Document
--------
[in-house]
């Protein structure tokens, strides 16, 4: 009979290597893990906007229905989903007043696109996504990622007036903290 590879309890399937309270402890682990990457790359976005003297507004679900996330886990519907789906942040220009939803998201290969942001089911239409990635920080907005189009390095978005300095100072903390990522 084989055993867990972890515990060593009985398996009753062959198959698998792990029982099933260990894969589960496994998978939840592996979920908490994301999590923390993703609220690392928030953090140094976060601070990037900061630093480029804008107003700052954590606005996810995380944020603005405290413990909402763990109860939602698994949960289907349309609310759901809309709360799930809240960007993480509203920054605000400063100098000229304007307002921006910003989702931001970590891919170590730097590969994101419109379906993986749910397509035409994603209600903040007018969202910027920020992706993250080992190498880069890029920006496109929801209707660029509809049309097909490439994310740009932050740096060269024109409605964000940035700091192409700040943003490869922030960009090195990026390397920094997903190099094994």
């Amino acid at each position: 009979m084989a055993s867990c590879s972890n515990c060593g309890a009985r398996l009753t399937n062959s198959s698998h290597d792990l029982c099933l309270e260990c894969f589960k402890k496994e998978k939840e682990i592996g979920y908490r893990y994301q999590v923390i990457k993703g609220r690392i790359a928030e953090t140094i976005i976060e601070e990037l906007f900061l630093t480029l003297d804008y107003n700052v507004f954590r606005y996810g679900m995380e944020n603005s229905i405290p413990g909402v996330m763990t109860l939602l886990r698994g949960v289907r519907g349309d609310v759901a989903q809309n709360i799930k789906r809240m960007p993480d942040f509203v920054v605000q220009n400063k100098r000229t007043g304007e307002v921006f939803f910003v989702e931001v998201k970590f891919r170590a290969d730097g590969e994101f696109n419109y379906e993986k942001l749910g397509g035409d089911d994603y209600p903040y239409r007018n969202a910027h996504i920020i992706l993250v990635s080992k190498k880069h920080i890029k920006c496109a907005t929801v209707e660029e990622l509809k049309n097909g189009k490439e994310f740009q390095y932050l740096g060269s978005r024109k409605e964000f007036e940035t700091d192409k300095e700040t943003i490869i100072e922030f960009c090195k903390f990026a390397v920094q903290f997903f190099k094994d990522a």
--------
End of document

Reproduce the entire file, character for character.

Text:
[in-house]
């Protein structure tokens, strides 16, 4: 009979290597893990906007229905989903007043696109996504990622007036903290 590879309890399937309270402890682990990457790359976005003297507004679900996330886990519907789906942040220009939803998201290969942001089911239409990635920080907005189009390095978005300095100072903390990522 084989055993867990972890515990060593009985398996009753062959198959698998792990029982099933260990894969589960496994998978939840592996979920908490994301999590923390993703609220690392928030953090140094976060601070990037900061630093480029804008107003700052954590606005996810995380944020603005405290413990909402763990109860939602698994949960289907349309609310759901809309709360799930809240960007993480509203920054605000400063100098000229304007307002921006910003989702931001970590891919170590730097590969994101419109379906993986749910397509035409994603209600903040007018969202910027920020992706993250080992190498880069890029920006496109929801209707660029509809049309097909490439994310740009932050740096060269024109409605964000940035700091192409700040943003490869922030960009090195990026390397920094997903190099094994």
């Amino acid at each position: 009979m084989a055993s867990c590879s972890n515990c060593g309890a009985r398996l009753t399937n062959s198959s698998h290597d792990l029982c099933l309270e260990c894969f589960k402890k496994e998978k939840e682990i592996g979920y908490r893990y994301q999590v923390i990457k993703g609220r690392i790359a928030e953090t140094i976005i976060e601070e990037l906007f900061l630093t480029l003297d804008y107003n700052v507004f954590r606005y996810g679900m995380e944020n603005s229905i405290p413990g909402v996330m763990t109860l939602l886990r698994g949960v289907r519907g349309d609310v759901a989903q809309n709360i799930k789906r809240m960007p993480d942040f509203v920054v605000q220009n400063k100098r000229t007043g304007e307002v921006f939803f910003v989702e931001v998201k970590f891919r170590a290969d730097g590969e994101f696109n419109y379906e993986k942001l749910g397509g035409d089911d994603y209600p903040y239409r007018n969202a910027h996504i920020i992706l993250v990635s080992k190498k880069h920080i890029k920006c496109a907005t929801v209707e660029e990622l509809k049309n097909g189009k490439e994310f740009q390095y932050l740096g060269s978005r024109k409605e964000f007036e940035t700091d192409k300095e700040t943003i490869i100072e922030f960009c090195k903390f990026a390397v920094q903290f997903f190099k094994d990522a």